Japanese Sake is now a worldwide boom. Especially in this few years, young master brewers are increasing and the high quality Sake are made from a new ideas. In addition, an increase in the number of Japanese sake manufacturers using their own individual styles has been on the rise and helped to improve sake’s over popularity. Meanwhile, in the last few years “Senkin” has been drawing attention as one of the brands that will contribute to the next-generation Sake industry by improving the quality by drastic improvement. This time, while touching the basic knowledge of sake, we asked about ingenuity and the way of thinking about sake brewery of “Senkin” to Mr. Kazuki Usui who is the senior managing director of Senkin Co., Ltd. (Sakura-city Tochigi) and the leading figure of the brewery.
|1.What is Japanese Sake
|2. The only one sake making beginning from “Domainization” of rice|
|3.The taste and pairing of “Senkin”|
|4.The restaurant that can drink “Senkin”|
What is Japanese Sake
Japanese sake is alcohol brewed in a similar style to wine. Brewed alcohol is made through the process of alcoholic fermentation by adding yeast to convert the sugar contained in ingredients into alcohol. The fundamental ingredients used in making Japanese Sake include rice, water, a specially-cultured mold known as “koji,” and yeast. Using koji for brewing is one of the defining characteristics of sake production. The reason why koji is used is because sugar is not contained in the rice itself, so an additional ingredient is required. This can be made by sprinkling steamed koji onto the rice, which creates the sugar-inclusive “koji rice”. Then, sake is made by combining steamed rice, koji rice, water, yeast, which do not sprinkle koji mold. Below is the basic outline behind the process of making sake.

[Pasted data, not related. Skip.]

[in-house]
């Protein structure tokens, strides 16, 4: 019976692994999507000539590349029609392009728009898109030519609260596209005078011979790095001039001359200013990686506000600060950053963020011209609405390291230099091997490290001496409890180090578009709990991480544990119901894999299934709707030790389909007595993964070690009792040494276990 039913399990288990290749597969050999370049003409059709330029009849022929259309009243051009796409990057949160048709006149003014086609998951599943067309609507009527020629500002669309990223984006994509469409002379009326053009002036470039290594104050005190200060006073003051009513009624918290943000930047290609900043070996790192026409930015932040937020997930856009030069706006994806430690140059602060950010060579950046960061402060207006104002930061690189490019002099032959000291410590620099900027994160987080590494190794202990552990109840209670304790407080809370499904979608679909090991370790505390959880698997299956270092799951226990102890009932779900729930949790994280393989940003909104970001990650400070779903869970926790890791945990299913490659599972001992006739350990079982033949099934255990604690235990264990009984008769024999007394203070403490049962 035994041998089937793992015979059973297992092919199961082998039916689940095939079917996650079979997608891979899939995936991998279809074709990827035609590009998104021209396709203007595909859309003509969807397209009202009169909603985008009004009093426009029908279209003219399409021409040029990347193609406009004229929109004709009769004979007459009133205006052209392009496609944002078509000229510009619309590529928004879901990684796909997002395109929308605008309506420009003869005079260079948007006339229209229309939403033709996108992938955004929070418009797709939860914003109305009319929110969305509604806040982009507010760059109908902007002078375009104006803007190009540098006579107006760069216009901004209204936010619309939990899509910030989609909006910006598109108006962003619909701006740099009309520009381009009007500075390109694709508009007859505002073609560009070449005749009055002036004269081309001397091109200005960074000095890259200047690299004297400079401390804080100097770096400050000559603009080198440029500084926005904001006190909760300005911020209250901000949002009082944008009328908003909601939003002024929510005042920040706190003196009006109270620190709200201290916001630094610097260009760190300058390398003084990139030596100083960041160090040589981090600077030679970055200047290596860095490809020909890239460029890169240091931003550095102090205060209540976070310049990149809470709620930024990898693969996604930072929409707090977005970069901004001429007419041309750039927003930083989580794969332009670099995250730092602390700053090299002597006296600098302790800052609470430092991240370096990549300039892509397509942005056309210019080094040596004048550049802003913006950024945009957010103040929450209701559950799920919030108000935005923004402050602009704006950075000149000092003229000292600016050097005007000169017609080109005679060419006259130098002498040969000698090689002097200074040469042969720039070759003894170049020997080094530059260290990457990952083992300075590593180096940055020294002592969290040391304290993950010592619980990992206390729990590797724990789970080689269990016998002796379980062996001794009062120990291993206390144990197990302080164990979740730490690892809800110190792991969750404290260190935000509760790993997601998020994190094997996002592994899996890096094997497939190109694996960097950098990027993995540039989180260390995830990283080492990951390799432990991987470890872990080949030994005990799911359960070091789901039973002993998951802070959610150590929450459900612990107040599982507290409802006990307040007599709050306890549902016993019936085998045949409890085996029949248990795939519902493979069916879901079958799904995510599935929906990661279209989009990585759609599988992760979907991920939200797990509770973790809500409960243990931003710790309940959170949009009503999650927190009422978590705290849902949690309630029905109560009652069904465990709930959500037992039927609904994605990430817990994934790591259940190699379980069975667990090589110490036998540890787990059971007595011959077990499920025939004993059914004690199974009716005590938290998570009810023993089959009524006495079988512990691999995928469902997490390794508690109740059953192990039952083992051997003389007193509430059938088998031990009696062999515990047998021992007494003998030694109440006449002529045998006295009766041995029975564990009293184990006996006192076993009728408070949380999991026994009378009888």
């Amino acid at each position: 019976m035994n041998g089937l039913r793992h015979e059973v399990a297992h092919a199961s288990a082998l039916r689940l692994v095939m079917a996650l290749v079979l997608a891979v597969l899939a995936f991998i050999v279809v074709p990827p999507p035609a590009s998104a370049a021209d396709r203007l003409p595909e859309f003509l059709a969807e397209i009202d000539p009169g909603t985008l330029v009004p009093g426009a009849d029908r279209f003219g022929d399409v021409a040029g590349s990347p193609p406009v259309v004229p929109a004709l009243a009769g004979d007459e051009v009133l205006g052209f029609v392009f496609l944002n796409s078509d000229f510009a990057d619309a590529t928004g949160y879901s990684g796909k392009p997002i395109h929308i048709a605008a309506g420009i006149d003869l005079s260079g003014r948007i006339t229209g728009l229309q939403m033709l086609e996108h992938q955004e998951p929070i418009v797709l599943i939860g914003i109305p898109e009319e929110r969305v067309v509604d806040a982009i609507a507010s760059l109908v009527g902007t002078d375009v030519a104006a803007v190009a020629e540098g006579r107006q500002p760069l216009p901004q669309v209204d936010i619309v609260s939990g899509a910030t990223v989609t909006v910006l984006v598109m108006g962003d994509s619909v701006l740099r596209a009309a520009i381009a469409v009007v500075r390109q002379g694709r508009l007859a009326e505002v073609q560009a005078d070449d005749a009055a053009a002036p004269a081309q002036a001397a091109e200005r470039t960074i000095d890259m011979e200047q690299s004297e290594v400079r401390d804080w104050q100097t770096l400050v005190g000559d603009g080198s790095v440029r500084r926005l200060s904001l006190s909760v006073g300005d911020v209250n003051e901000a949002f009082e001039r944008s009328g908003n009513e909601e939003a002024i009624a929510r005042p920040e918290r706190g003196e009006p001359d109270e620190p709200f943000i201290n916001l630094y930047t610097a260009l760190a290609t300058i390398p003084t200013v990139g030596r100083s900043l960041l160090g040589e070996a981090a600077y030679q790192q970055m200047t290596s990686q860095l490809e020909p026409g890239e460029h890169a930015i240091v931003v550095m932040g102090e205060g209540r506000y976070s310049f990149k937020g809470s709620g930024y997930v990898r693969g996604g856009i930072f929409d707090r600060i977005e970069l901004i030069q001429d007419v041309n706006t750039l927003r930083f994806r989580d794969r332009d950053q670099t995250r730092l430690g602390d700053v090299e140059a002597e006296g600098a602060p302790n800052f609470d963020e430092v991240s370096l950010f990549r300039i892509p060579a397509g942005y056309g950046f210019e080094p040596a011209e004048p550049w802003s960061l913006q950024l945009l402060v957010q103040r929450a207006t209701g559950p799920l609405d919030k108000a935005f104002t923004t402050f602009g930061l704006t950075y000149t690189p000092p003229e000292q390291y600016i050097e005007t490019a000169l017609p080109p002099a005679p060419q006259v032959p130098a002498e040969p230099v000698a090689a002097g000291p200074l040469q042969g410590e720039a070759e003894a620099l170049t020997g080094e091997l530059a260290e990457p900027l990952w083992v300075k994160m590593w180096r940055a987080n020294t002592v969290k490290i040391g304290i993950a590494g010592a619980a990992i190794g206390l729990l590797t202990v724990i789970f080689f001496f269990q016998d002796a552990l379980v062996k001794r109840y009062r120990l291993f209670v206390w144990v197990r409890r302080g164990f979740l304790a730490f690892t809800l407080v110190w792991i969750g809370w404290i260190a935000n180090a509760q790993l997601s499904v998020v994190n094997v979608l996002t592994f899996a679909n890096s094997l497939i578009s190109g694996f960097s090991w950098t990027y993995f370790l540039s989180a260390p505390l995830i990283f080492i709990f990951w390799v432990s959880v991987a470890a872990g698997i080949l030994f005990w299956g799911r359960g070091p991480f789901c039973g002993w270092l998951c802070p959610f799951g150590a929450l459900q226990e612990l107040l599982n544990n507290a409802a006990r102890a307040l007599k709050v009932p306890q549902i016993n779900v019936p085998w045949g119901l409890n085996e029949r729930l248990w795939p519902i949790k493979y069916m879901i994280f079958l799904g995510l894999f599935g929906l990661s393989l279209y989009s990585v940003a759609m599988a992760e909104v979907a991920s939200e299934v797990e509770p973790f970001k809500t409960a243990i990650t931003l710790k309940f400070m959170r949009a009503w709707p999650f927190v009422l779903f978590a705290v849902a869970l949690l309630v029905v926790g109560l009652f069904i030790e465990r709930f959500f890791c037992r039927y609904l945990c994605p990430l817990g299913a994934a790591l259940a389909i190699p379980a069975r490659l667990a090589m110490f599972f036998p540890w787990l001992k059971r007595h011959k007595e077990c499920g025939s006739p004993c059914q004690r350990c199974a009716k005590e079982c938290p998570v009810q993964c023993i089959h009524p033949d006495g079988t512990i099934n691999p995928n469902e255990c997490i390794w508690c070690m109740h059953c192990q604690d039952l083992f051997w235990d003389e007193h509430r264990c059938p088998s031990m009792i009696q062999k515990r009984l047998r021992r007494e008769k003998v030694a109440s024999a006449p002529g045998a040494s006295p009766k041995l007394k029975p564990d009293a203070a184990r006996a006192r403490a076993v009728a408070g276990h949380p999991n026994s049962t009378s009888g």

The only one sake making beginning from “Domainization” of rice
Senkin Co., Ltd.
Senior Managing Director
Mr. Kazuki Usui
11th generation member of a brewery established in 1806. After graduating from a Japanese Sommelier School, he was given the chance to work as a lecturer at the school. Following that stint, he took over the Senkin brewery and reformed their quality. “Domaine” is the French term used to describe how producers of rice have total control from start to finish by using their own vineyards, handling their own bottling etc. This influenced Senkin as we decided to make rice in the paddy field, which is on the same vein as the warehouse stock water, and handle everything including rice milling, brewing and bottling. Senkin have gone to the front of the sake industry with only one brewed sake which does not rely on yeast.
The sake brewing process used by Senkin goes even further than the above steps by also making rice in their own paddy fields. Since Senkin’s rice uses water on the same vein as the brewery stock water, the company describes it as “Domaine” for the production of sake according to the wine terms. In this interview, we heard stories ranging from rice making to pressing, which are the main processes of brewing sake.